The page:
Hubble Telescope: NASA, SpaceX might consider reboot


Image Source: Daily Express


To extend the life of the Hubble telescope, Nasa and the SpaceX will investigate the viability of running a commercial astronaut mission.

One of the greatest scientific instruments ever created, the orbiting observatory, is progressively losing height.

If nothing is done to re-boost the telescope, it will eventually burn up after falling into the atmosphere.

NASA’s space shuttle carried out maintenance on Hubble five times, the most recent being in 2009.

Since then, the telescope has descended by around 25 km, and it now orbits the planet at a height of 540 km.

Ideally, NASA would prefer to raise the observatory back to the 600 km height where it was when it was launched in 1990.

This might extend its lifespan by 20 to 30 years, though longevity would also greatly depend on the telescope’s systems and, in particular, its four instruments continuing to function properly.

Hubble has been a very effective astronomy tool. Over the course of its lifespan, it has collected more than 1.5 million observations, leading to the publication of almost 19,000 academic research papers.

This year, it has observed the Universe’s furthest star, captured images of the largest comet ever discovered, and helped capture footage of the Dart probe’s collision with an asteroid this week.

The James Webb telescope, its replacement, was launched by NASA at the end of last year, but it was hoped that the two might continue to cooperate for a long time.

The investigation will look at how Elon Musk’s business might send a commercial crew to Hubble in one of its Dragon capsules to raise the telescope higher in the sky and maintain some of its equipment.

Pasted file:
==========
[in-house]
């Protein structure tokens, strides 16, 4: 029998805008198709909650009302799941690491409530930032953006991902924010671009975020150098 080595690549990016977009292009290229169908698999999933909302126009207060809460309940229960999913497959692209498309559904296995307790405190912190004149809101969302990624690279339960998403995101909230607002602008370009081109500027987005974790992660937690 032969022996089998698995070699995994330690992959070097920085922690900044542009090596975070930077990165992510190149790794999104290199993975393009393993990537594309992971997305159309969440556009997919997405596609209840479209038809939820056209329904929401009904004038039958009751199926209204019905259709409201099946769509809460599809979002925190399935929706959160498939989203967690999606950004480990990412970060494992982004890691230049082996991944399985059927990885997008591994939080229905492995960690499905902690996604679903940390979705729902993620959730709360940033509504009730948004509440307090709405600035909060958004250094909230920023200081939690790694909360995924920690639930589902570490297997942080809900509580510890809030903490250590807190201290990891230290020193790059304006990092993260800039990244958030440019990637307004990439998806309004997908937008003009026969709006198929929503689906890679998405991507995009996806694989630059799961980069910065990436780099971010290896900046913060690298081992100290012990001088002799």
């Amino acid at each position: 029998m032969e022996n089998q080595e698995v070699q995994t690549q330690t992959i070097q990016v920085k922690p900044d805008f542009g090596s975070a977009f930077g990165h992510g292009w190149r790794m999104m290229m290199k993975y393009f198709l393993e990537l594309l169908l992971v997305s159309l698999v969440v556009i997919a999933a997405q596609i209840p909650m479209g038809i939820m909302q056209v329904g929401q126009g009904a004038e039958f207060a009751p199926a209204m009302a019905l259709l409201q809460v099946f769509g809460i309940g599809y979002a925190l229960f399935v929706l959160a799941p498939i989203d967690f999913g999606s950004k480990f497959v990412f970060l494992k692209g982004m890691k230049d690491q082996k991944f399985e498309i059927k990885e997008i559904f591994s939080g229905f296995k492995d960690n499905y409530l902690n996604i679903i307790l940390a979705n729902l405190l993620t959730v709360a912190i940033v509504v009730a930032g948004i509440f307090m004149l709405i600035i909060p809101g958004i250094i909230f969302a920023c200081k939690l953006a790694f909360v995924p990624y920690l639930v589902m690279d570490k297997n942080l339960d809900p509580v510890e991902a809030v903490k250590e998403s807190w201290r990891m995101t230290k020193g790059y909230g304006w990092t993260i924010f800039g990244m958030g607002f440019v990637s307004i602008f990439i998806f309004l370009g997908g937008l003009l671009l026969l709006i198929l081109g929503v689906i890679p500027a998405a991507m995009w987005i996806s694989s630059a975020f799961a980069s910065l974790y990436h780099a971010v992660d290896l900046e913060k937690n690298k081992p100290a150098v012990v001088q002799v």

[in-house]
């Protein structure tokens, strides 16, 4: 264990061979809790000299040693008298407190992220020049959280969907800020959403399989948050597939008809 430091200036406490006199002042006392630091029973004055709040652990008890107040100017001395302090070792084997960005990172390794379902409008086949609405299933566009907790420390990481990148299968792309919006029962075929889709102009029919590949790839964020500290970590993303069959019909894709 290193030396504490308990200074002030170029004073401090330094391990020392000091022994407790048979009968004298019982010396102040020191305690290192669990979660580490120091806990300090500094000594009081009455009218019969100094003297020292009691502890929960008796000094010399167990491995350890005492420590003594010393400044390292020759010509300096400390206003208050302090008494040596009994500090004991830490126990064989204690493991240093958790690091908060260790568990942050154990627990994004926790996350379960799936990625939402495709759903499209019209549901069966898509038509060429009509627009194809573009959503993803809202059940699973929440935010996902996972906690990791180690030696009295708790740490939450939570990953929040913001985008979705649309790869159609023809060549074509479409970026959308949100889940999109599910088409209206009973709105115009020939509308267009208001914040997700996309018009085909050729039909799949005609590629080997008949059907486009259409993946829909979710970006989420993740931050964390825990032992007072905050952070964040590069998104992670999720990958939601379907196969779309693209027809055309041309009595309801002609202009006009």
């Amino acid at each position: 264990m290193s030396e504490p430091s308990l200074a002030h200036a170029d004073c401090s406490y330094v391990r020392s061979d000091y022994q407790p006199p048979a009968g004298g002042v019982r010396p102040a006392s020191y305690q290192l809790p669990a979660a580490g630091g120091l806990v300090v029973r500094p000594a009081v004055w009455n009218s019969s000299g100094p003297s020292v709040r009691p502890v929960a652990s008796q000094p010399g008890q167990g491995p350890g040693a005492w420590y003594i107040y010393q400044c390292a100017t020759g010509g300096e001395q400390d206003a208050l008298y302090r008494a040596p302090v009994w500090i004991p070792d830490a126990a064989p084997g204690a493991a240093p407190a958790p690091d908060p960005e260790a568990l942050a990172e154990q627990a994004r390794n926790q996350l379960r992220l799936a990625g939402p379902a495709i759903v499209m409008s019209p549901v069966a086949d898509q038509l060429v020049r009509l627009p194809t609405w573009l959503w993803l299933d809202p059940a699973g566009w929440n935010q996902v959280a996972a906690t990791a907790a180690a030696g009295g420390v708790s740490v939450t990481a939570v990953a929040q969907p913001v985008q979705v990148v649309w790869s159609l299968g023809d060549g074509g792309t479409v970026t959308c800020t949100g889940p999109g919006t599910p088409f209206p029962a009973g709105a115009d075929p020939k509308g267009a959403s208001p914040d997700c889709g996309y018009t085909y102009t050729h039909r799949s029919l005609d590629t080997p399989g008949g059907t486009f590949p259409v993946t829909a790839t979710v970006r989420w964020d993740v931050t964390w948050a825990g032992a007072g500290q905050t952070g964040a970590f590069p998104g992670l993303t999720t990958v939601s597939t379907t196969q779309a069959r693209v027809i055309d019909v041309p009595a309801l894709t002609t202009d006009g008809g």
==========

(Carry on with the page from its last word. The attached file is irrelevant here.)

Read Also: SpaceX terminates employment of five members of staff who criticized Elon Musk 

The gyroscopes that are used to direct the telescope at stars and galaxies may need to be replaced as part of repair and upgrade work because they have a history of failing over time.

Currently, SpaceX transports humans to and from the International Space Station using its Dragon spacecraft. Hubble, though, would be a different scenario, according to Jessica Jensen of SpaceX.

The “capture ring” that was affixed to Hubble by the final shuttle mission in 2009 is one thing that would aid Dragon.

This device was created to make it possible for a future robotic craft to grab the 12-ton telescope and take it out of the sky for safe disposal in the South Pacific Ocean.

Now, a Dragon capsule may possibly utilize the same ring to lock on Hubble and lift it skyward.

Will the Hubble telescope project re-start?

Patrick Crouse, the project manager for NASA’s Hubble Space Telescope, said that the team wouldn’t have anticipated that (a Dragon trip) would be as complex as the servicing missions carried out in the past by NASA astronaut crews and the shuttle. Even yet, there is the eagerness to see what possibilities exist with NASA’s other business partners.

Jared Isaacman, a rich businessman who led the all-civilian “Inspiration4” trip into orbit last year, will help with the study. He has a project named Polaris that seeks to advance commercial space technologies.

Read Also: China launches third crewed mission to new space station 

Hubble’s job has become even more crucial with the launch of the James Webb telescope. Isaacman concluded that it is incredibly fascinating to consider the idea of prolonging the life and talents of one of the world’s greatest explorers.

Opinions expressed by Miami Wire contributors are their own.


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